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How to Implement Intrinsic Foot Strengthening for Young Athletes
By TrueSport


You’ve likely never considered adding ‘stronger feet’ to your list of what makes an athlete great. “We talk a lot about how important it is for a young athlete to be strong,” says Dr. Michele LaBotz, TrueSport Expert and sports medicine physician. “But we almost always ignore feet.”

Unless the sport you’re involved with is foot-focused (like ballet), you’ve likely never considered the importance of the many bones and muscles that make up the foot, but evidence suggests that bringing foot strength to the forefront will help prevent injuries and improve overall athleticism. But how can a coach implement foot-specific protocols? Here, LaBotz explains why and how to bring some focus to feet.

WHY

First, it’s important to understand that for the last few decades, shoe sales have led the discussion and research around feet, and that discussion was all about comfort and support. “When it comes to the foot, it tends to be all about finding the right shoes, getting the right orthotics, and supporting and cushioning the foot,” says LaBotz. “But lately, there’s been a push to actually build up the intrinsic muscles of the foot rather than simply cushion them.”

“Having an arch is a good thing because it absorbs shock, and so do the other muscles in your foot,” she explains. “So if we can build up the arch and those muscles together, you have a foot that's a going to be more functional. In addition to simple foot health, the intrinsic foot work may be performance enhancing.”

This applies to athletes in every sport, though obviously those in sports that involve a lot of running or are performed barefoot, such as gymnastics or dance, are the most obvious sports where strong feet will help athletes. But most sports like soccer, football, and basketball involve plenty of footwork, and athletes in them aren’t immune to foot health issues and injuries over time.

The foot is more complex than you might think, and it’s often overlooked until it’s too late and an injury has already occurred. “Everybody knows about the plantar fascia, and that’s what often is blamed for foot pain when running,” LaBotz explains. “But there are four layers of muscles that are all within the foot that are really in charge. If you've ever seen an X-ray of the foot, the foot is basically a big bag of bones, and those muscles are in charge of holding those bones together, keeping them stable and absorbing impact.” But no one thinks too much about foot strengthening because the muscles are so small that it’s hard to quantify progress the same way a leg press can boost quad size. “You get no bragging rights for strong feet,” she laughs.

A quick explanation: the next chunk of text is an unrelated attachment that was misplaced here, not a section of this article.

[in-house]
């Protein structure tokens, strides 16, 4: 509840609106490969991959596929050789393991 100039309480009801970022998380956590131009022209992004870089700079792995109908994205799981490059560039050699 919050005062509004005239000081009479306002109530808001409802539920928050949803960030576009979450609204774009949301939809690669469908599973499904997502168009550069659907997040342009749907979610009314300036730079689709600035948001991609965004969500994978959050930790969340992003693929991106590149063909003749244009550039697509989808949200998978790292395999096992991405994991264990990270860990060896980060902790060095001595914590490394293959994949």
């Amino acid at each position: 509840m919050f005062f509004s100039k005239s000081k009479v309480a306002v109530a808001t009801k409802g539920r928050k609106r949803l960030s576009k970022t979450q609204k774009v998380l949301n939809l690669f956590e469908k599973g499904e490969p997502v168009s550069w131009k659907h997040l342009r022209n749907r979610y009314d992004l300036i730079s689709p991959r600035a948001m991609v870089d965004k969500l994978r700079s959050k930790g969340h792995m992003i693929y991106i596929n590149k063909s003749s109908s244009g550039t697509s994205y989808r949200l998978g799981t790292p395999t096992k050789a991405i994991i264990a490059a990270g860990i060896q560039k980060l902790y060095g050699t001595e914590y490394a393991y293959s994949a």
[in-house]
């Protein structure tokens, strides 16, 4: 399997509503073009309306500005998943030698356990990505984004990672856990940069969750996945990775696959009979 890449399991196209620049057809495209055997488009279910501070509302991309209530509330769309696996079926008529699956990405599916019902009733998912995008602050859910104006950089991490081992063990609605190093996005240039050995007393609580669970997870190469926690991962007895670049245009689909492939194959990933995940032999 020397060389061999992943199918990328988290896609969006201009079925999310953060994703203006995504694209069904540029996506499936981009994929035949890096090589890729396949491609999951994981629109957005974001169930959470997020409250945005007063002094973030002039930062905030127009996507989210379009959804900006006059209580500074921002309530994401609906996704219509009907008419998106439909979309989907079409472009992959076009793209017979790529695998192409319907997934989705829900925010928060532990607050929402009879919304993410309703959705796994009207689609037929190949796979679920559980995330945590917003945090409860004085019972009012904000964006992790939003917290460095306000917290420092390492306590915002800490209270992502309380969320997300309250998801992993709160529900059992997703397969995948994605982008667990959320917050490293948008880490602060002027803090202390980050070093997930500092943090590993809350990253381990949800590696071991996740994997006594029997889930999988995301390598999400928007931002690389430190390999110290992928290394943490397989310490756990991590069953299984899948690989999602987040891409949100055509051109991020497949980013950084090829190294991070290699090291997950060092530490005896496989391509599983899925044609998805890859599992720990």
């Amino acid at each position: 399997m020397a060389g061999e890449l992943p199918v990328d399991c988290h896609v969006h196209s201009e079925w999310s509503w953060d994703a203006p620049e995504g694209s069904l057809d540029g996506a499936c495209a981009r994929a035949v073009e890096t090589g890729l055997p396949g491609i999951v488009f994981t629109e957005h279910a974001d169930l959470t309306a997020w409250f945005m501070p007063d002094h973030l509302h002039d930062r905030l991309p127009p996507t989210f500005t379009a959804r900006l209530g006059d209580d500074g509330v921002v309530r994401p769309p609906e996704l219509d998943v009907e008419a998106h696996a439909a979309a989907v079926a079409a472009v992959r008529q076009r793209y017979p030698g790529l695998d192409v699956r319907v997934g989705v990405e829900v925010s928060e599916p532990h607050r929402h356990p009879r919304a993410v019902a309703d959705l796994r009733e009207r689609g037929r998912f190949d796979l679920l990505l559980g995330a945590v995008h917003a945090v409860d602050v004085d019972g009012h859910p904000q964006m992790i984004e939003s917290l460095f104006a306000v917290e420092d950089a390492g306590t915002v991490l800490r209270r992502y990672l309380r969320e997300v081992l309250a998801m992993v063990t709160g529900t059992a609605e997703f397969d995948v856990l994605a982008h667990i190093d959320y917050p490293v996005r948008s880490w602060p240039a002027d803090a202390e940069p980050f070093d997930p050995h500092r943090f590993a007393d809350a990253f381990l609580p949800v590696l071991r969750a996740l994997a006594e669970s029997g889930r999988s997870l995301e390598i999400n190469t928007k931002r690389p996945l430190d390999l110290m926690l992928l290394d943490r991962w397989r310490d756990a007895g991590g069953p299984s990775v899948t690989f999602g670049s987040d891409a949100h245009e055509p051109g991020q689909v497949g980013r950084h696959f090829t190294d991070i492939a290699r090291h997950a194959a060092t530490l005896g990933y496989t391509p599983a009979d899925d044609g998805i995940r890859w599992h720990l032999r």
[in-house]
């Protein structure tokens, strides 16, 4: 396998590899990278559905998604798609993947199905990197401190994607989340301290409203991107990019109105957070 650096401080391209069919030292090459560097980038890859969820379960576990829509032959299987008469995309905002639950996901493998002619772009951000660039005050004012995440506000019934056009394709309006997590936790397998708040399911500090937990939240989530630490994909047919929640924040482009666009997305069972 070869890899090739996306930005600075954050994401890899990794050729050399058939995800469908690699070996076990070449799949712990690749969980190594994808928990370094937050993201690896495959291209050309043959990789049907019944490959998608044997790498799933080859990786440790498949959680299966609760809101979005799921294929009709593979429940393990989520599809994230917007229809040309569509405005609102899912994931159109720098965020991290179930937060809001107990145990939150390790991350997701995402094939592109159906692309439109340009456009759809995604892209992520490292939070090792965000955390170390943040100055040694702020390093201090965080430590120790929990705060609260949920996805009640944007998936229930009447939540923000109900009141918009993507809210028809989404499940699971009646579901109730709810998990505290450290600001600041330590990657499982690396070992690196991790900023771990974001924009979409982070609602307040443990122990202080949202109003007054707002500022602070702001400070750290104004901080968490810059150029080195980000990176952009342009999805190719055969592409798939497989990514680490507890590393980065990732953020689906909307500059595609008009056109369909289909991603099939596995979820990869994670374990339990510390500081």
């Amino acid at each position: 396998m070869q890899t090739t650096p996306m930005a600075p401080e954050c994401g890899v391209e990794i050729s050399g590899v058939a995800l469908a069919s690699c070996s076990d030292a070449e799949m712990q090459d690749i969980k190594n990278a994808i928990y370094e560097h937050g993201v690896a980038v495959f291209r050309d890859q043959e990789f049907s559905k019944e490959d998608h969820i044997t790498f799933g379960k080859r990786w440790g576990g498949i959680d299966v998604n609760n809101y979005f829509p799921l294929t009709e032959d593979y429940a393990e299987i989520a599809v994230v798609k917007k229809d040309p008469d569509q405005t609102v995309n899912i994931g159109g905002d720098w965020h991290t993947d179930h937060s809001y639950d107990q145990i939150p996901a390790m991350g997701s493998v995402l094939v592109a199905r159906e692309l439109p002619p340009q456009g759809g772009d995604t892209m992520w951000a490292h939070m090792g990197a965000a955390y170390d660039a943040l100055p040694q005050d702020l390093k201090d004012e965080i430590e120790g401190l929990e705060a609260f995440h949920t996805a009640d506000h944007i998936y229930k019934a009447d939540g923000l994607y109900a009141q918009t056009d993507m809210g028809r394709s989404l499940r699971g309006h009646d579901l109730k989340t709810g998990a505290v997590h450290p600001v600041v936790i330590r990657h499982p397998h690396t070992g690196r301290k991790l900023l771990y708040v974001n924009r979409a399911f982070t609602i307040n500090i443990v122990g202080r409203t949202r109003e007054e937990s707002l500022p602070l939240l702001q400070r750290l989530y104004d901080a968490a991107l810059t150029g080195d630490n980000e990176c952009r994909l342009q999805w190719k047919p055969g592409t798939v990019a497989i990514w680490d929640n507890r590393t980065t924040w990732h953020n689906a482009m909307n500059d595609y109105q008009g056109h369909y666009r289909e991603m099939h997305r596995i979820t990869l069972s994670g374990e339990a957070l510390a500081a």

HOW

While extrinsic exercises would target muscles around the foot, including ankles, calves, and the tendons that run up and down your legs, intrinsic foot work involves exercises that reach the four layers of muscles in the foot. LaBotz has a few fun activities that are easy to try with your athletes and/or have them incorporate into strength and mobility sessions. Her favorite is simple: Pick up marbles (or other small objects) with your toes. This simple action helps your arches do the work that normally is done by the arch in a pair of sneakers on the field.

Going barefoot when possible is useful as well. This may not be possible or sanitary outside, but young athletes now are often wearing shoes even inside the house. “Kids rarely just run around anymore, and even when they are moving, they’re now in structured shoes,” LaBotz says. Just spending some time at home walking around, whether it’s in the backyard or up a few flights of stairs, will help build those muscles.

Lastly, if you want to try something new with your athlete while working on foot strength, LaBotz highly recommends stand-up paddle boarding. The action of keeping your feet firmly planted and gripping the board will work nearly every small muscle in the foot. "It’s a surprisingly good foot workout,” she says. “One of the first things a new paddleboarder always talks about is how much their feet hurt. And that's because you're really engaging those intrinsic foot muscles.”

Takeaway

While it might be tempting to just focus on muscles and strength workouts that lead to obvious gains, intrinsic foot strengthening can keep athletes on the field and healthy, which is the only way those other muscles can be put to use. With some fun and easy foot strengthening activities, your athletes can remain injury-free and maybe even perform better.